NVIDIA’s vision of a realistic, collaborative virtual space, the Holodeck, is now live and ready for early access by qualified developers and designers. Interested parties can apply, and NVIDIA will hand-pick the best candidates to be among the first to set virtual foot in the Holodeck. Winners will not only be able to bring their own staff into the Holodeck to collaborate in a realistic and beautiful VR space, but will be able to bring customers and clients inside to check out what they’re working on, allowing everybody involved with or impacted by a product to collaborate in real time from anywhere in the world.
The Holodeck is a realistically rendered and realistically behaving space, thanks to NVIDIA’s PhysX engine, and the unprecedented mix of realism and virtual breaking of the real world’s limits allows the Holodeck to be used for AI programming and training, among other tasks. NVIDIA’s DesignWorks and VRWorks platforms are also built right in. This means that programmers can telecommute to work in VR and explore the product they’re creating as they tweak it, real estate agents can work with designers to perfect virtual tours of houses and bring prospective buyers in to see them in the same space they’re built, and VR game designers can use VR controls, such as their own hands with special gloves, to alter the game and its assets in real time, as just a few examples.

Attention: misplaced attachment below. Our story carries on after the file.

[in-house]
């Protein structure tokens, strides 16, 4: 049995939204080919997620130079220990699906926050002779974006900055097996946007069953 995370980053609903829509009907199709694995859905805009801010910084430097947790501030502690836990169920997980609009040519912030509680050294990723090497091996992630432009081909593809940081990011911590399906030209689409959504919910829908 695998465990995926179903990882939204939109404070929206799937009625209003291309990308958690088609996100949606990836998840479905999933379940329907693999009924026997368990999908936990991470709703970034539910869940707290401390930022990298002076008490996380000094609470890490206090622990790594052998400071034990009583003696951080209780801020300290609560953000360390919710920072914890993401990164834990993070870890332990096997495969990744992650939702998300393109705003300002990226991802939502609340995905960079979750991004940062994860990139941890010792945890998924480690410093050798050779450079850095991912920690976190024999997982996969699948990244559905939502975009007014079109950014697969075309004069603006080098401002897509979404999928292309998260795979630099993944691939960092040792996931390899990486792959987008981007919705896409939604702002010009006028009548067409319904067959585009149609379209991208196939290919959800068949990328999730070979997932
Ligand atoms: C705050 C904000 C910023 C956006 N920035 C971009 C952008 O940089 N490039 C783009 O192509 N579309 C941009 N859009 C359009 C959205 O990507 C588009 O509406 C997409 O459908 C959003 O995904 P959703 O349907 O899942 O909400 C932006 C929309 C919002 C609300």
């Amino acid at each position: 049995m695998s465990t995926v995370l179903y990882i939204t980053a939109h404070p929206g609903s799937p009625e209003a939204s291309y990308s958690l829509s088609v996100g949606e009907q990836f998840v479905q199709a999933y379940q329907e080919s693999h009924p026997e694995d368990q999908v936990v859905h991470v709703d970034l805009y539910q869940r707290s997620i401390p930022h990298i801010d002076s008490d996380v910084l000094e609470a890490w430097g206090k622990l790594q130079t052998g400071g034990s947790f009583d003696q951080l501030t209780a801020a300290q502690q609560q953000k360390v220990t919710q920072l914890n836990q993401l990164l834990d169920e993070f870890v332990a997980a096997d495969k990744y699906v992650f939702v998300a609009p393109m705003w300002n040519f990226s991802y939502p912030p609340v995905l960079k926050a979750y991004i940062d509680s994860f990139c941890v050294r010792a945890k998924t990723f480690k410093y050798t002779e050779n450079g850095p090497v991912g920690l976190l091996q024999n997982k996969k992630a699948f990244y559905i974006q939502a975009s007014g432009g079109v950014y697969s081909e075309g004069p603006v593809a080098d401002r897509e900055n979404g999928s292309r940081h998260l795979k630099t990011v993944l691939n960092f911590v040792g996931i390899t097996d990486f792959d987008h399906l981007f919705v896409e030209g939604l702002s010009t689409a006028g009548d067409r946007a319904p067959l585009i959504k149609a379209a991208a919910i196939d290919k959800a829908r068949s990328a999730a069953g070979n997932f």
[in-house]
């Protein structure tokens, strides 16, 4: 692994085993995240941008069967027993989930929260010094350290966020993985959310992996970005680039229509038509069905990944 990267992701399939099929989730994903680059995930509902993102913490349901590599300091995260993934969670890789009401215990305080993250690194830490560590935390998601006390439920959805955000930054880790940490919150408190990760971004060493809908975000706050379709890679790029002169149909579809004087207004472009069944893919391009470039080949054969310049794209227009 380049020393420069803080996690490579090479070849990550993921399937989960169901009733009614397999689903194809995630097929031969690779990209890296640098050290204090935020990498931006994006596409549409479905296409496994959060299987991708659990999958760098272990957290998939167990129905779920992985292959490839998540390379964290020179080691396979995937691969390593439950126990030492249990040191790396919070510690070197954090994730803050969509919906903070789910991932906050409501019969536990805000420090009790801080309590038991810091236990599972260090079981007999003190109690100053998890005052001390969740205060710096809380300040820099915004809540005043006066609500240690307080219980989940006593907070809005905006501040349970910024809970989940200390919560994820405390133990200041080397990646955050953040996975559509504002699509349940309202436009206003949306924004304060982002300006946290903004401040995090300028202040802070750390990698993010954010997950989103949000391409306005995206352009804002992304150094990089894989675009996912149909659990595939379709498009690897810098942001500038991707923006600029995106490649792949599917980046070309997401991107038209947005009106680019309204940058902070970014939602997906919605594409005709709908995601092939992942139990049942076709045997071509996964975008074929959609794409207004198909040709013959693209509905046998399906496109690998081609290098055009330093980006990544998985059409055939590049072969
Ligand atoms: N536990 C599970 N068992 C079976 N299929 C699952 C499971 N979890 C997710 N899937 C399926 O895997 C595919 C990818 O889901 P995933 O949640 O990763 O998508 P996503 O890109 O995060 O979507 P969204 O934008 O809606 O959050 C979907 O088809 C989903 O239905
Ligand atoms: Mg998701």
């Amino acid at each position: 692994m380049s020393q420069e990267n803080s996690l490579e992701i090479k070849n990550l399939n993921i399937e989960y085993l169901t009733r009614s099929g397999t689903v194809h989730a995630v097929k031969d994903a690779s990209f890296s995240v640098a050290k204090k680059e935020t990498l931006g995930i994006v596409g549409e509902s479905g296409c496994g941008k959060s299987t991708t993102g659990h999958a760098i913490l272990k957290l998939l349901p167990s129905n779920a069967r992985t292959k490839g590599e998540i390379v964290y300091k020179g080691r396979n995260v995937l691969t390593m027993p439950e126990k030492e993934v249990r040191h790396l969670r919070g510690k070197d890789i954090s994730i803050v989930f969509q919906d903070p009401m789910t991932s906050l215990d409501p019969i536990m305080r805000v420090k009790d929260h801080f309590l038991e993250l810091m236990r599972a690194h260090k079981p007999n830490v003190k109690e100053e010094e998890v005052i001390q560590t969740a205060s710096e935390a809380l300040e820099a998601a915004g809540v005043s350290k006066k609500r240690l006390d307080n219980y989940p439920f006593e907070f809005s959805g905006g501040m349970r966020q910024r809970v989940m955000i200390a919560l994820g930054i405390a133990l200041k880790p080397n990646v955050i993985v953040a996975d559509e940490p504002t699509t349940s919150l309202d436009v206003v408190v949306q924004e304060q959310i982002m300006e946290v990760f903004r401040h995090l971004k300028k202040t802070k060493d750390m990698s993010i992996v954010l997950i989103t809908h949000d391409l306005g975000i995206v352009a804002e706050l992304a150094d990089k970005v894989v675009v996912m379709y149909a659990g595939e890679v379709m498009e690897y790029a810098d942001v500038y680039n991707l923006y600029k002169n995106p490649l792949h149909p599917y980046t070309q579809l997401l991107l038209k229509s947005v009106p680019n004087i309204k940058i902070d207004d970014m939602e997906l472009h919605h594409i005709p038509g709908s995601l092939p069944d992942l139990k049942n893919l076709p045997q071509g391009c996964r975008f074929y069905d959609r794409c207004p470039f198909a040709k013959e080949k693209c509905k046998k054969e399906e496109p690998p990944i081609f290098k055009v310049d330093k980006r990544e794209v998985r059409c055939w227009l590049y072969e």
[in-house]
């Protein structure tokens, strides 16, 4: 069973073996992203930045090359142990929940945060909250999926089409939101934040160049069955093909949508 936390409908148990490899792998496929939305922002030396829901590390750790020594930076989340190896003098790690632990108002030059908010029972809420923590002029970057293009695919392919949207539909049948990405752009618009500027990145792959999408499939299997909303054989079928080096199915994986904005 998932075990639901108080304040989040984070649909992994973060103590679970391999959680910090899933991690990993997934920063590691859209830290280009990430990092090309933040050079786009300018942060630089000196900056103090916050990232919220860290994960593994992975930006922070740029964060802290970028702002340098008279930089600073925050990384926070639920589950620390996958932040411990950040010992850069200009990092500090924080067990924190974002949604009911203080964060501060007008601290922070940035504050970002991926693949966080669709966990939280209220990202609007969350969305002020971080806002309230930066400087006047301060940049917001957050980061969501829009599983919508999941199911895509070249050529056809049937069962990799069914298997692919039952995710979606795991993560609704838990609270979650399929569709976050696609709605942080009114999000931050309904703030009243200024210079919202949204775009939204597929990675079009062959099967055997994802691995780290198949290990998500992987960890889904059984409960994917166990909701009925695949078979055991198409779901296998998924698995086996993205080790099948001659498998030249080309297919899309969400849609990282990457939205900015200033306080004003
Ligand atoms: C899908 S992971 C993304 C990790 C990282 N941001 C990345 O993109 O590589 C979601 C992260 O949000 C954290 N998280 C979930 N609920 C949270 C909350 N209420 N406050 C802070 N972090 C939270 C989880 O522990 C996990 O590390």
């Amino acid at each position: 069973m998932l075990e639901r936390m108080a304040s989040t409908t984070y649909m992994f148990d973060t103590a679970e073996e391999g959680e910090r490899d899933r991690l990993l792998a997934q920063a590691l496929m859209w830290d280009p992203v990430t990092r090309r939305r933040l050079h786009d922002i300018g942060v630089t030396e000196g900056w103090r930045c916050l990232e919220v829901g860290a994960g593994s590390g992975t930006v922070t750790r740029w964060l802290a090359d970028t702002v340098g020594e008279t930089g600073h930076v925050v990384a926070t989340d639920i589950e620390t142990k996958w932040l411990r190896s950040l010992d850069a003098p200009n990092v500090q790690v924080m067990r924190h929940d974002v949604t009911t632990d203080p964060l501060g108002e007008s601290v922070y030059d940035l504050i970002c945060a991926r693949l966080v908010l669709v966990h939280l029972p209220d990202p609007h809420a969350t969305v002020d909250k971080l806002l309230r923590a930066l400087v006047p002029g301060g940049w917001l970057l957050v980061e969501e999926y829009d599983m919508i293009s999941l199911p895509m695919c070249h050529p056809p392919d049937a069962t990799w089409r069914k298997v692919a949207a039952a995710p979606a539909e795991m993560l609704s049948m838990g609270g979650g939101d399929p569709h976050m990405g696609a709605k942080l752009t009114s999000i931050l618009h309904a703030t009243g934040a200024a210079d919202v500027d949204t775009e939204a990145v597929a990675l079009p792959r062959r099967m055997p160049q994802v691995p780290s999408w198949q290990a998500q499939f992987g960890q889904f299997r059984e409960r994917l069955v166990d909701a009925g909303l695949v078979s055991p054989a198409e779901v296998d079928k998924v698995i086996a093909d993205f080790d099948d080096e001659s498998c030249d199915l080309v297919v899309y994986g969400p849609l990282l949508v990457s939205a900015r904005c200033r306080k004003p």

Experience and talent are not all that designers and architects will need to gain access to the Holodeck. The experience uses cutting edge VR and physics technology, and will need cutting edge technology to make everything flow smoothly. The minimum requirements on the GPU side are a GeForce GTX 1080TI, the current best card in the GeForce GTX lineup. One of those will run you a bit over $700, and is the cheapest way to get into the Holodeck. Those who prefer to use workstation graphics instead of a gaming GPU can get by with a Quadro P6000, a workstation graphics card that sports a minimum of 24GB of VRAM, and costs over $5,000 from most sellers. General use Titan Xp GPUs are also on the approved list, and can be found for around $1,700. Besides the GPU, you’re going to need at least 16GB of RAM, and a desktop-grade, sixth-generation Intel Skylake Core i7 processor. You’ll also need an HTC Vive or Oculus Rift and requisite controllers; a mobile headset won’t cut it here, even with VRidge or a mirroring software; the controls would be lacking, and latency could make the experience far less precise than it should be. Finally, you’ll need three free USB 3.0 ports for the necessary hardware, and your rig will have to be running the latest Windows 10 x64. There has thus far been no word on when Linux or MacOS can get on board, or if that will happen.